On Alternet, I read an article Will You Have Roommates For The Rest Of Your Life? by Nan Mooney, where the author addresses the issue:
Thought you'd leave your roommates behind after your career got going? Think again. Social mobility ain't what it used to be
The author covers the phenomenon of rising rents and rising prices coupled with lower paying jobs that creates a situation where more and more adults must live with roommates much further into their adulthood than in years past.
One reader made a critical comment, where he coupled one's maturity level with what field they majored in and their marital status:
One critical piece of information is missing from this article: What was Ms Duyn's major in college? Did she get a marketable degree like electrical or biomedical engineering? Or is she just one more Art History major, surprised that no one wants to pay you for that knowledge? Since she has lived an entire decade working odd jobs and unable to secure her own living space, I assume she went for the Art History degree.
...At age 33, she's "ready to be an adult now". Too late.
to which, he smugly added:
As for having roommates, I've had one my entire adult life. Normally, I call her "wife" rather than "roommate". We met at 18 in college, married at 21, and have been happy "roommates" for 30 years. We've lived in some interesting places, but there was never an extra roommate involved, just the two of us and our kids.
As is often the case, this comment set me off, rather than the article, which made a lot of good points about our economy, without blaming the victims.
Another Form of Slavery
You chastise the author for not getting a "marketable" degree.
I don't know about you, but getting a degree in a field you have absolutely no interest in and spending the rest of your life working in that field, simply because it is "marketable", sounds an awful lot like a form to slavery to me. In a time of rampant mandatory overtime in many companies, the idea of spending the majority of one's waking hours for the next 40+ years or so in a job you hate sounds like a pretty miserable proposition to me.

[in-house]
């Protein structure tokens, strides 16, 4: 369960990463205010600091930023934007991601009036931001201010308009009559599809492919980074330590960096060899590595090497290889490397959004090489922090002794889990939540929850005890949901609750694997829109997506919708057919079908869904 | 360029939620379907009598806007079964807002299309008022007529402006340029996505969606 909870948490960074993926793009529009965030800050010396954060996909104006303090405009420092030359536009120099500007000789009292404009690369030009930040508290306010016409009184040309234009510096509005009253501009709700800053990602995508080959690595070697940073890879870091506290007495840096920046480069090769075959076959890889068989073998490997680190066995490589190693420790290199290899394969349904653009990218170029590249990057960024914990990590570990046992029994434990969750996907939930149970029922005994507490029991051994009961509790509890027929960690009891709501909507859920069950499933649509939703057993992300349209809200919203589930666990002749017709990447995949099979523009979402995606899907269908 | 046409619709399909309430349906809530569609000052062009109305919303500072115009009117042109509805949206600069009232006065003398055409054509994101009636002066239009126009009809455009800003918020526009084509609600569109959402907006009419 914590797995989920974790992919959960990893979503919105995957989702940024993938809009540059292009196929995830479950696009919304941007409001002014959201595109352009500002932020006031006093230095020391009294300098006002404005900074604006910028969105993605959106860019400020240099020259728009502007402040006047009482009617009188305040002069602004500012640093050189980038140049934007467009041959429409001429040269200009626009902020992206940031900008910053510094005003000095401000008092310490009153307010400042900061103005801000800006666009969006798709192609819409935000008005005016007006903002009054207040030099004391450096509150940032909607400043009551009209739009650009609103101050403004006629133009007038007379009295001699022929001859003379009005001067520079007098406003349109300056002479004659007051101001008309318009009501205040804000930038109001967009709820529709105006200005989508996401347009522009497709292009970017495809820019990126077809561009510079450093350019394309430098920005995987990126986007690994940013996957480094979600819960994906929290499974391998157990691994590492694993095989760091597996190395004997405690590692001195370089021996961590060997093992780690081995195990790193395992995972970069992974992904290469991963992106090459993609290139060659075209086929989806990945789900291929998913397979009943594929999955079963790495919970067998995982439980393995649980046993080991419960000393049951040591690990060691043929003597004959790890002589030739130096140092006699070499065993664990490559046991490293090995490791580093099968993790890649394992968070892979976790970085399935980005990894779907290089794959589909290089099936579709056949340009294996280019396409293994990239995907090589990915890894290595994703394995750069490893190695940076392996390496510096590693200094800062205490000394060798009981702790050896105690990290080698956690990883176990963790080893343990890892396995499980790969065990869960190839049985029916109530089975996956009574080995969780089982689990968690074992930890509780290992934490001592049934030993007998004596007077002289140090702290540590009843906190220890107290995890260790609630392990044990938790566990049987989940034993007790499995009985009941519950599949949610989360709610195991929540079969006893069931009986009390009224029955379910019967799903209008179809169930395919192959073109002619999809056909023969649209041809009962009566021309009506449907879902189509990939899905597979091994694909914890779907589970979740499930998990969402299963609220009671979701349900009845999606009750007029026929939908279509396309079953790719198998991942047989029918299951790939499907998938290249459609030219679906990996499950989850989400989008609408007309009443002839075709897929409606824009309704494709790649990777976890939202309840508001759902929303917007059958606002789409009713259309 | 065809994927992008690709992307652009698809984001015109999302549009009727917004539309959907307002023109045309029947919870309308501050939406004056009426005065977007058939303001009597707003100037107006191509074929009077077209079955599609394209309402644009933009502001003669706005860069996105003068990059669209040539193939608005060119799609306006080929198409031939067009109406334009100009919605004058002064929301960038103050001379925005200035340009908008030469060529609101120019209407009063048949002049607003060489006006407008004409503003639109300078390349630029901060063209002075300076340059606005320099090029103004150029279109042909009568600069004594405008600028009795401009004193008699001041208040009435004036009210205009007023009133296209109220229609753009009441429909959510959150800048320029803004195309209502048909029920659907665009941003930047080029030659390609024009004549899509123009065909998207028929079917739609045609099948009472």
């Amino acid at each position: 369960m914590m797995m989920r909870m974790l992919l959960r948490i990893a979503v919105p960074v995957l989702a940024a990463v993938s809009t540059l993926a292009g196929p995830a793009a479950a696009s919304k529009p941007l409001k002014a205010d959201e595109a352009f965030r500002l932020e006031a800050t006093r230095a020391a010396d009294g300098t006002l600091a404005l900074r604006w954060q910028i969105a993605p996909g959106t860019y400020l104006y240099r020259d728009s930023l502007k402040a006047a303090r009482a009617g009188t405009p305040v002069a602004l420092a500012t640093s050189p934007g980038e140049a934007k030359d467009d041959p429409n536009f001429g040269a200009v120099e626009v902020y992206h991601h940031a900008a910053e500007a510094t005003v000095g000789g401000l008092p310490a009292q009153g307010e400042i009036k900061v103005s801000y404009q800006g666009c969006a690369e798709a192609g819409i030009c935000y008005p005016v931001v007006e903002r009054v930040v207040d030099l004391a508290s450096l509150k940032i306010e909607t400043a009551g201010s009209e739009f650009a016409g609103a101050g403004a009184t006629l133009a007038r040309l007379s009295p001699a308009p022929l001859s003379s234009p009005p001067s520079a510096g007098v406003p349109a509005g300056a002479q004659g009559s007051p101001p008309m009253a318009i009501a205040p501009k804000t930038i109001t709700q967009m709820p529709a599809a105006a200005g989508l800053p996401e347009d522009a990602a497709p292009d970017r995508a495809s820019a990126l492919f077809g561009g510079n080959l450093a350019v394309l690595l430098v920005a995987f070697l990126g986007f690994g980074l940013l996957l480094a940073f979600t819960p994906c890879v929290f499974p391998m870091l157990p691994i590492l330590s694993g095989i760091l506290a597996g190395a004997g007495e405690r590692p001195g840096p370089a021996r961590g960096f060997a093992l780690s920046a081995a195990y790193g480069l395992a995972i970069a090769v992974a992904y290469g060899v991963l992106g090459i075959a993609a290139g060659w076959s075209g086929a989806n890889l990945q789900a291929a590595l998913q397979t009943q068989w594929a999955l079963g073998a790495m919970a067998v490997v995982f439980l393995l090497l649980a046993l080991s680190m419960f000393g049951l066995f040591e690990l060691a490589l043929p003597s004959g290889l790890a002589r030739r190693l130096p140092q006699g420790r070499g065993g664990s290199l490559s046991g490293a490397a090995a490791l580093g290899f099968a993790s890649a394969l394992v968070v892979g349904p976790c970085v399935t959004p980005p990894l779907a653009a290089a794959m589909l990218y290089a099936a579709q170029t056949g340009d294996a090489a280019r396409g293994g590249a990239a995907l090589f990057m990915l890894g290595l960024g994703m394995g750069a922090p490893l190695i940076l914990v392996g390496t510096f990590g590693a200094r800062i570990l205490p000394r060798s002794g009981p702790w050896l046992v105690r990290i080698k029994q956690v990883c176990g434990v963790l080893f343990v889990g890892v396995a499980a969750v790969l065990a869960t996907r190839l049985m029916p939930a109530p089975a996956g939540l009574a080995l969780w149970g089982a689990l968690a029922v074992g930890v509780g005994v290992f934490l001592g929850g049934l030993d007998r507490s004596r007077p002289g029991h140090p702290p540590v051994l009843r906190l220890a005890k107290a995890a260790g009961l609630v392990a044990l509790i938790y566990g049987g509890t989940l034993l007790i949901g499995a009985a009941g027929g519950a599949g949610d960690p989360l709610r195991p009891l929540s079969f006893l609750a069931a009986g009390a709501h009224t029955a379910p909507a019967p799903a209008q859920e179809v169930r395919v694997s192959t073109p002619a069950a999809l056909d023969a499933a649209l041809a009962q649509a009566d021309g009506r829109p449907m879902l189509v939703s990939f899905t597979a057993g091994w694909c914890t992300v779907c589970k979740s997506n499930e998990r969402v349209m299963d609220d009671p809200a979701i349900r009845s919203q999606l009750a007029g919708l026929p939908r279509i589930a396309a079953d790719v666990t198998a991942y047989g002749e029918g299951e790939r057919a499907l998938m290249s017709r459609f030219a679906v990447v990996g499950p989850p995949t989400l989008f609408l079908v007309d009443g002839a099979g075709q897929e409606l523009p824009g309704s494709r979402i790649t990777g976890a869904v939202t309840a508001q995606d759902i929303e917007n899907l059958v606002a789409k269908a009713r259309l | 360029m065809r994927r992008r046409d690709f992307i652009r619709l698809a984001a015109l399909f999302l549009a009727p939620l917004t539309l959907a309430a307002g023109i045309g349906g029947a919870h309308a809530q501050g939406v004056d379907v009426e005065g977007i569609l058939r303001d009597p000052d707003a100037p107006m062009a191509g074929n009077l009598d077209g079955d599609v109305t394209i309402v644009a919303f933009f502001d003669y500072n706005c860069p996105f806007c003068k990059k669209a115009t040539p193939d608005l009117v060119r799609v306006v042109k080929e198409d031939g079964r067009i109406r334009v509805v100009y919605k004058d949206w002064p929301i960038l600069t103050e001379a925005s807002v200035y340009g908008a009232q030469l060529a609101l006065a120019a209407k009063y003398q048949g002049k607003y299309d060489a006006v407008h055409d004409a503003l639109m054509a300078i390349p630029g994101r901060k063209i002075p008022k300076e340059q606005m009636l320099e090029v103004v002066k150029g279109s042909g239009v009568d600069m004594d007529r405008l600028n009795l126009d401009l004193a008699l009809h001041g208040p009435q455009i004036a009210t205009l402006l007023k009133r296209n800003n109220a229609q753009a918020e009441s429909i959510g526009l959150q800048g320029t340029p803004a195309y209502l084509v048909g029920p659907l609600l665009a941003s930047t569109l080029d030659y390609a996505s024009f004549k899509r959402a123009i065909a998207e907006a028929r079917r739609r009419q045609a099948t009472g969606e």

It's quite similar to something many people do now; stay with miserable jobs they hate just because the benefits are good. And as more and more companies scale back benefits offered, particularly health insurance, this is a phenomenon that can't help but become more prevalent in the increasingly fewer companies offering good benefits.
Given the choice of spending my best years locked into a job I despise just for the money or having a job I love, but needing roommates, I'd pick the roommates.
The original commenter also did not address how "unmarketable" such currently "marketable" careers would quickly become if everyone now in college immediately changed their majors to such fields. He also did not consider what would happen to this country if no one was willing any longer to become a teacher, nurse, or other relatively low paying career. Nor did it ever enter his mind that a good education, regardless of major, might just be a worthy endeavor on its own, completely apart from its potential to generate money.